If you’ve managed to get your hands on Google’s new Nexus 4 then you must be in the minority. The handset has been listed as “sold out” online pretty much constantly since its release at the end of last year.
And LG, which makes the handset, has now laid the blame squarely at Google’s door, revealing that demand has been ten times higher than the search engine giant predicted.
The Android-powered smartphone costs £239 for an 8GB version or £279 for the 16GB model. It comes with a 4.7-inch display, with 320 pixels per inch. At just over 9mm, it’s not quite as svelte as the iPhone 5’s 7.6mm or the Samsung Galaxy S3’s 8.6mm, but it certainly doesn’t feel chunky in the hand.
It won mixed reviews from critics who were lucky enough to get hold of the elusive gizmo. The Telegraph said: “With Google’s help, LG has produced a phone that is, in some ways, market leading, and so the increased competition in the market as a whole may benefit every Android consumer.”
Techradar praised it for its “almost unbelievable” pricepoint, coming in cheaper for the new Nexus than its predecessor. “We can’t overestimate just how revolutionary this is,” says the site.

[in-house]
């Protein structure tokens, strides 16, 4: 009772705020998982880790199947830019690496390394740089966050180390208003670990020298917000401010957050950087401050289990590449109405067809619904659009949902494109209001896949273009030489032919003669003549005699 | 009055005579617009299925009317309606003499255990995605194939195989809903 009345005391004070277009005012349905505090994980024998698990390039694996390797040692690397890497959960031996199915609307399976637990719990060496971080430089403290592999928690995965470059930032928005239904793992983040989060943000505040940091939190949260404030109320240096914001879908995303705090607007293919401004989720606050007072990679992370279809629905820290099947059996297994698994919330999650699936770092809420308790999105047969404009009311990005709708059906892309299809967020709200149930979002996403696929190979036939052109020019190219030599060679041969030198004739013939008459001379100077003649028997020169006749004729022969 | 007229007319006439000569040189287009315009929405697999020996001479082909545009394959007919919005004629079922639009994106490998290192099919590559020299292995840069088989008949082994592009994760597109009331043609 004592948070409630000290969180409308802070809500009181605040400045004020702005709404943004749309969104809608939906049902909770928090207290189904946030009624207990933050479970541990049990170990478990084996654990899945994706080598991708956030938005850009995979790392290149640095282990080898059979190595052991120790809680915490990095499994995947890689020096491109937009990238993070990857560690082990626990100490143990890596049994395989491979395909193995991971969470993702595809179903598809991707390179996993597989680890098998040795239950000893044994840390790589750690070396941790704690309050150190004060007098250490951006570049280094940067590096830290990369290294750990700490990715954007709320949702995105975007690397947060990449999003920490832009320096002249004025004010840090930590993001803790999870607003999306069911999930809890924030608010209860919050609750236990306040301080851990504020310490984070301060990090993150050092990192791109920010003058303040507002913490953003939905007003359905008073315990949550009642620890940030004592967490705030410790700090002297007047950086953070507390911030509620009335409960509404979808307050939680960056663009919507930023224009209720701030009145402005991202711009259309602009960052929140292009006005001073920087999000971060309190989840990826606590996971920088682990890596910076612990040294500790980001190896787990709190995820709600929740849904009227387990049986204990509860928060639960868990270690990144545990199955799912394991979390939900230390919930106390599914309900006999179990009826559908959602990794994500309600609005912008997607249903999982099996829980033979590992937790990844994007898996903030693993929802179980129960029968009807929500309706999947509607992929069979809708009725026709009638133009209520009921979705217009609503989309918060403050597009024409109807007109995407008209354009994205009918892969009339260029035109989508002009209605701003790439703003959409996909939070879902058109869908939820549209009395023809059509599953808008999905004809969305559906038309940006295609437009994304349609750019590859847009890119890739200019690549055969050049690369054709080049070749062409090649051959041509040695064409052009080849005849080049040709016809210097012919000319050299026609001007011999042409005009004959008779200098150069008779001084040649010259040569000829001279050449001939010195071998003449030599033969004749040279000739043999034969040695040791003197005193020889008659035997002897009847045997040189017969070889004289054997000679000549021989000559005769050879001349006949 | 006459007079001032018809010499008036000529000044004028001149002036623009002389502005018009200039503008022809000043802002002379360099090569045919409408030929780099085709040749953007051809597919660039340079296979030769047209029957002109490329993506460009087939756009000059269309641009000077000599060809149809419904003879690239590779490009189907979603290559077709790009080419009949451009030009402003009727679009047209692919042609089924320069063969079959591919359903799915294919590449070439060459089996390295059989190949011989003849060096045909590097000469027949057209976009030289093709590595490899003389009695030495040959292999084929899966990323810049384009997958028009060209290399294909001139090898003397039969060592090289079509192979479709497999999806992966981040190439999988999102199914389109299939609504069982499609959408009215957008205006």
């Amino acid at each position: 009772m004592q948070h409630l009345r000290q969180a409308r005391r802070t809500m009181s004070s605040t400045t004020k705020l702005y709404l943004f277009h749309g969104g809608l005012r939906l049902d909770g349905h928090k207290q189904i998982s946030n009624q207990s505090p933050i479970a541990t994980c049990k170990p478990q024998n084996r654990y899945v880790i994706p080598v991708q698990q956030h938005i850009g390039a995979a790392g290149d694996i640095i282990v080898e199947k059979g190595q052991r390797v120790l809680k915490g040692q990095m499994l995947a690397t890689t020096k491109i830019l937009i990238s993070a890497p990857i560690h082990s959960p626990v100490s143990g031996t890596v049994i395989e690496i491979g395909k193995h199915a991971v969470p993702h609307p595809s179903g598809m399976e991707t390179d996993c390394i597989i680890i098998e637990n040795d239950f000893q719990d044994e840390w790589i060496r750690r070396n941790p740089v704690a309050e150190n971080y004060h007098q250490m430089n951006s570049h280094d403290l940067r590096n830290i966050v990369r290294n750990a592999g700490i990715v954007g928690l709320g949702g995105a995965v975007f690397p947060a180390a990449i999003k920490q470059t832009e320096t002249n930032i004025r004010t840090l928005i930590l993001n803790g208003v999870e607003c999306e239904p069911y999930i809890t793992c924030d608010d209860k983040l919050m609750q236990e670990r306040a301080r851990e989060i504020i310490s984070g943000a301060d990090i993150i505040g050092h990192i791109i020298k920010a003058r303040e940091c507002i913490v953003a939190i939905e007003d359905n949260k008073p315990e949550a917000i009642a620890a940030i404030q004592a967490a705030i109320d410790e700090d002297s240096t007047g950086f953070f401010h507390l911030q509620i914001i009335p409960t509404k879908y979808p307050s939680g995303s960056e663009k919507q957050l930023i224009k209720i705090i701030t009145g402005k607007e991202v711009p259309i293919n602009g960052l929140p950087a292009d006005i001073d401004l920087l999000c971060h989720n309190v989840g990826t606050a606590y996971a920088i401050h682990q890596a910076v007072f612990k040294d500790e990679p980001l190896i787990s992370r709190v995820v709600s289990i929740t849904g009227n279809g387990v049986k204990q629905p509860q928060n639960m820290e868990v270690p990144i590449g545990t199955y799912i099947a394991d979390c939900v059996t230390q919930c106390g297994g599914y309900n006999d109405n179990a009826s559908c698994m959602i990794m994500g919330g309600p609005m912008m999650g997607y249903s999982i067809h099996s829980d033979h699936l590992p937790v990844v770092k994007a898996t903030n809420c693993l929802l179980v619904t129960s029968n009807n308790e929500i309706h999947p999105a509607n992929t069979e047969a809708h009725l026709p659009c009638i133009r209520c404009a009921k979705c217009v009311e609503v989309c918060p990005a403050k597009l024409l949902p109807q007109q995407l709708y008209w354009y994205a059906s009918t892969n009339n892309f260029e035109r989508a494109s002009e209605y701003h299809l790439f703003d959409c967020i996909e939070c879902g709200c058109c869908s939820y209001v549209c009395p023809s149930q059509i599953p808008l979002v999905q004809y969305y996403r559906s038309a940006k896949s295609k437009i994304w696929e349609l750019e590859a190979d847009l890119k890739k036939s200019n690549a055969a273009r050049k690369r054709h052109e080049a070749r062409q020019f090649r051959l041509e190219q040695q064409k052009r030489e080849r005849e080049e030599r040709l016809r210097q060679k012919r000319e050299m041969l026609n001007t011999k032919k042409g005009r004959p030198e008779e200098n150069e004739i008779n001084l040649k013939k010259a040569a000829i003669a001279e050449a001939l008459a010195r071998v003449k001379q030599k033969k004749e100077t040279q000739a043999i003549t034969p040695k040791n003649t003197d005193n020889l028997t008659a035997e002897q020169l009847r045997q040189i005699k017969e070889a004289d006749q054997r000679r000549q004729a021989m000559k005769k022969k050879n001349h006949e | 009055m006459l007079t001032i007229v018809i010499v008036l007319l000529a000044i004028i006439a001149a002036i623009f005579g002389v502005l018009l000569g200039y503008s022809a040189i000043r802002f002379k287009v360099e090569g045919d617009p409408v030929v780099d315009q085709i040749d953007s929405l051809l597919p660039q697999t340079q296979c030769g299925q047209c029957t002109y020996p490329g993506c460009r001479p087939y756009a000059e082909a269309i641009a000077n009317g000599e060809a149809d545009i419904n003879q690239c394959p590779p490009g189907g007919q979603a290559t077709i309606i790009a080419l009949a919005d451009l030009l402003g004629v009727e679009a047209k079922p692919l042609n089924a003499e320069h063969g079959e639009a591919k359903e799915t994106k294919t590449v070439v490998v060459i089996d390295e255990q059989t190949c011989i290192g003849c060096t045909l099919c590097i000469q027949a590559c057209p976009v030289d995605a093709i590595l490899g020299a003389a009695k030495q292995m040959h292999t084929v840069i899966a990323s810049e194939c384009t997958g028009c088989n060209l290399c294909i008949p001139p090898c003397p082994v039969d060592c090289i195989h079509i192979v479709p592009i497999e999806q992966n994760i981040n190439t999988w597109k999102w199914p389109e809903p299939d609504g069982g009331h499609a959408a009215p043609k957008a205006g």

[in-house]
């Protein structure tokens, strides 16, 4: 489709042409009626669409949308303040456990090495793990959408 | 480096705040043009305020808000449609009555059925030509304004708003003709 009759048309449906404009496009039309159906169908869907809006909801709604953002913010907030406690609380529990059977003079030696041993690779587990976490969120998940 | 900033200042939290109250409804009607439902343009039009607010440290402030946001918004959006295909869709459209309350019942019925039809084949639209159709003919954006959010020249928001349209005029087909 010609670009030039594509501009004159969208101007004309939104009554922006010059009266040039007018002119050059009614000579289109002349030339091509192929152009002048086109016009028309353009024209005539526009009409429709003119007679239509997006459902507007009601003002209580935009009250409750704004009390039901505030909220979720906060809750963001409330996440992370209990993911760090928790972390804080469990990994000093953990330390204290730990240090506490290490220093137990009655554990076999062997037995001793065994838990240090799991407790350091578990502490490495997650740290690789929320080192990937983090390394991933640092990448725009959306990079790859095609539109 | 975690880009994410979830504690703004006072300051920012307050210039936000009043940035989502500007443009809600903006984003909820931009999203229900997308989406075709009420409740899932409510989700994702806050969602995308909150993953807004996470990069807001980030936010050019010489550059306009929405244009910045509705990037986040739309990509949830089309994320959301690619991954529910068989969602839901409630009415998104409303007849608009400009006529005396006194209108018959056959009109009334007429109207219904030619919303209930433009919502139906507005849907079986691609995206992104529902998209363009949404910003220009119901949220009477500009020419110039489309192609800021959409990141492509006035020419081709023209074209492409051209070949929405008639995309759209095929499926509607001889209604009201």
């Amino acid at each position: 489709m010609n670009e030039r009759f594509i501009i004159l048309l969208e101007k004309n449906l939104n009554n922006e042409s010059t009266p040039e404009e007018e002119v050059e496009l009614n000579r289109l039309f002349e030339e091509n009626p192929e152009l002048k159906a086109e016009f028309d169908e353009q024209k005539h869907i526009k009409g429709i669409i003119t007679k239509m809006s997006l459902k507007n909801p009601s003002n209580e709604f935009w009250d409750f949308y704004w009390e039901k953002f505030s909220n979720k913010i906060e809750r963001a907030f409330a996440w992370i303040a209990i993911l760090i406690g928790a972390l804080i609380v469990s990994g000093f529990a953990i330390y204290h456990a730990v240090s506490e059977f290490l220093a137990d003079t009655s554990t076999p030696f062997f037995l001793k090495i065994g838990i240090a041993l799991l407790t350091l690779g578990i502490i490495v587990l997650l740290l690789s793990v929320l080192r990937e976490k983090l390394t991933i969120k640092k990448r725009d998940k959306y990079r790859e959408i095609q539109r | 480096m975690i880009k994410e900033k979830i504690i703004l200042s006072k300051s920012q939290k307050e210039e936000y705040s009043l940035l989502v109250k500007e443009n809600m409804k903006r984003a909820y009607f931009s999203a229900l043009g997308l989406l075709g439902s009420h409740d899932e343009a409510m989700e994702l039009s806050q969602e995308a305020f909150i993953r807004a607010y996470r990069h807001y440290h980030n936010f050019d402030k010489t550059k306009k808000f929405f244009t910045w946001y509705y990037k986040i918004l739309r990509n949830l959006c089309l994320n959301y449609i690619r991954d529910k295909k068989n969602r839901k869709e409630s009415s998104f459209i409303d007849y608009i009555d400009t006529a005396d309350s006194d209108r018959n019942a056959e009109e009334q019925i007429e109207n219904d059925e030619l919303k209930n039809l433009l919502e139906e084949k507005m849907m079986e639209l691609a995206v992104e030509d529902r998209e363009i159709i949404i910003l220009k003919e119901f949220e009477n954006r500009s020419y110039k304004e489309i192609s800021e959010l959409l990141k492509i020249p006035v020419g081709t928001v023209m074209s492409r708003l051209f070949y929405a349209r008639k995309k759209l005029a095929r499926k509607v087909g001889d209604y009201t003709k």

The phone went on sale in November, at the same time as the 3G version of the Nexus 7, Google’s seven-inch tablet, and the firm’s iPad rival the Nexus 10 hit the shelves.
But it soon became apparent supply wasn’t going to meet demand for the Nexus 4. At first, LG was blamed for a lack of stock and rumours were doing the rounds that it was halting Nexus 4 production completely.
But Cathy Robin, who is director of LG Mobile in France, has now spoken out about the situation. She said sales forecasts had been based on sales of the Samsung-made Galaxy Nexus, meaning too few handsets were made and some of those that were produced were shipped to the wrong regions.
“Current deliveries of LG Google correspond to what had been pre-ordered on Google Play,” added Robin. “We continue to deliver regularly.”
Her comment come after Google’s UK and Ireland managing director Dan Cobley, blamed the Nexus 4 shortages on “scarce and erratic” supplies from the manufacturer and “flawed” communication.
But the problems, and seeming spat between LG and Google, don’t seem to have put the pair off working together. Just last week, LG said the Nexus 4 was the “first of many” products it was planning with Google.
James Fisher, LG’s senior vice president, said: “Through our collaboration with Google, we launched the LG Nexus 4 smartphone. This is the first of many devices to come from our growing partnership with this very selective company.”
Production of the Nexus 4 will be ramped up in February in a bid to bring shortages to an end.
Further details of new devices being launched by LG and Google are expected to be revealed at the Mobile World Congress conference in Barcelona next month.